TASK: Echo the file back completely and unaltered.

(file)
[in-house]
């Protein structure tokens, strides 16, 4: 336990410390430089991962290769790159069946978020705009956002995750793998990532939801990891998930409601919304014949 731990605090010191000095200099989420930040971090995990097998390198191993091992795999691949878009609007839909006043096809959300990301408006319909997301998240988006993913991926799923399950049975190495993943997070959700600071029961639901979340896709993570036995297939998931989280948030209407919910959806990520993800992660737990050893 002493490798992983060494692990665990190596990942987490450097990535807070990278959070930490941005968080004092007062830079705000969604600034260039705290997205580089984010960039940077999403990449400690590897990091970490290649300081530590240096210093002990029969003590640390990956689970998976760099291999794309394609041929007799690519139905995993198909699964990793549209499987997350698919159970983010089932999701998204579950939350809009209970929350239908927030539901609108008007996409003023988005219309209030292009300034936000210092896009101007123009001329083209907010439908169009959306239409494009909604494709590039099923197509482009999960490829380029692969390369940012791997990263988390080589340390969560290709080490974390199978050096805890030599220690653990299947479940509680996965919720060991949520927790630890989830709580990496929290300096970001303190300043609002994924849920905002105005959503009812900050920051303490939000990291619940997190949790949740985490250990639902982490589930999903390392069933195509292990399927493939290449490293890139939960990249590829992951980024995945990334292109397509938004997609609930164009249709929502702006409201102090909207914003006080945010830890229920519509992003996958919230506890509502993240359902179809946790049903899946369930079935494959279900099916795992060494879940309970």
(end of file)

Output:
[in-house]
């Protein structure tokens, strides 16, 4: 336990410390430089991962290769790159069946978020705009956002995750793998990532939801990891998930409601919304014949 731990605090010191000095200099989420930040971090995990097998390198191993091992795999691949878009609007839909006043096809959300990301408006319909997301998240988006993913991926799923399950049975190495993943997070959700600071029961639901979340896709993570036995297939998931989280948030209407919910959806990520993800992660737990050893 002493490798992983060494692990665990190596990942987490450097990535807070990278959070930490941005968080004092007062830079705000969604600034260039705290997205580089984010960039940077999403990449400690590897990091970490290649300081530590240096210093002990029969003590640390990956689970998976760099291999794309394609041929007799690519139905995993198909699964990793549209499987997350698919159970983010089932999701998204579950939350809009209970929350239908927030539901609108008007996409003023988005219309209030292009300034936000210092896009101007123009001329083209907010439908169009959306239409494009909604494709590039099923197509482009999960490829380029692969390369940012791997990263988390080589340390969560290709080490974390199978050096805890030599220690653990299947479940509680996965919720060991949520927790630890989830709580990496929290300096970001303190300043609002994924849920905002105005959503009812900050920051303490939000990291619940997190949790949740985490250990639902982490589930999903390392069933195509292990399927493939290449490293890139939960990249590829992951980024995945990334292109397509938004997609609930164009249709929502702006409201102090909207914003006080945010830890229920519509992003996958919230506890509502993240359902179809946790049903899946369930079935494959279900099916795992060494879940309970």